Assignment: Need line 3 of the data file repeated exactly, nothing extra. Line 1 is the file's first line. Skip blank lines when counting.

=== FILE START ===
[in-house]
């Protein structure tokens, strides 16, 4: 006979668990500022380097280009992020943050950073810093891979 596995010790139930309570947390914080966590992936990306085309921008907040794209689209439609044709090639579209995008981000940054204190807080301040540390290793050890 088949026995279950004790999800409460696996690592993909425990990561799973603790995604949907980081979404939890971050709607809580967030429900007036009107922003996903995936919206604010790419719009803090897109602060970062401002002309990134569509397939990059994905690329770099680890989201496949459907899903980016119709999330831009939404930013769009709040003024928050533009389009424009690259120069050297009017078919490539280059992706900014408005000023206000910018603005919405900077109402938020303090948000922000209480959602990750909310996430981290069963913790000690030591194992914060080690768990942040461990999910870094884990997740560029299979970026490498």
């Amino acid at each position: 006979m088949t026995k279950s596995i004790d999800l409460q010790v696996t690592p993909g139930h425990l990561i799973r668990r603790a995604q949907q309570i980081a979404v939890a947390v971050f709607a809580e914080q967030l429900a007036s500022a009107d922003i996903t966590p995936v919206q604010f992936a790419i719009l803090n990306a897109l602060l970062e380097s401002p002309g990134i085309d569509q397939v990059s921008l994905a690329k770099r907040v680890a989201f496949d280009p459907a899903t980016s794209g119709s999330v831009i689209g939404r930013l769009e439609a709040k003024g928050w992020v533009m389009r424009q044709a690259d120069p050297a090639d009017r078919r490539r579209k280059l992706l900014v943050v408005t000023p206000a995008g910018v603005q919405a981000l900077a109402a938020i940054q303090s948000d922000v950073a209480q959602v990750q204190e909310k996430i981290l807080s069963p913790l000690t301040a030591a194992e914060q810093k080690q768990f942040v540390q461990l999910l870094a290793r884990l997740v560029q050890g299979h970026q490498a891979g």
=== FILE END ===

């Amino acid at each position: 006979m088949t026995k279950s596995i004790d999800l409460q010790v696996t690592p993909g139930h425990l990561i799973r668990r603790a995604q949907q309570i980081a979404v939890a947390v971050f709607a809580e914080q967030l429900a007036s500022a009107d922003i996903t966590p995936v919206q604010f992936a790419i719009l803090n990306a897109l602060l970062e380097s401002p002309g990134i085309d569509q397939v990059s921008l994905a690329k770099r907040v680890a989201f496949d280009p459907a899903t980016s794209g119709s999330v831009i689209g939404r930013l769009e439609a709040k003024g928050w992020v533009m389009r424009q044709a690259d120069p050297a090639d009017r078919r490539r579209k280059l992706l900014v943050v408005t000023p206000a995008g910018v603005q919405a981000l900077a109402a938020i940054q303090s948000d922000v950073a209480q959602v990750q204190e909310k996430i981290l807080s069963p913790l000690t301040a030591a194992e914060q810093k080690q768990f942040v540390q461990l999910l870094a290793r884990l997740v560029q050890g299979h970026q490498a891979g």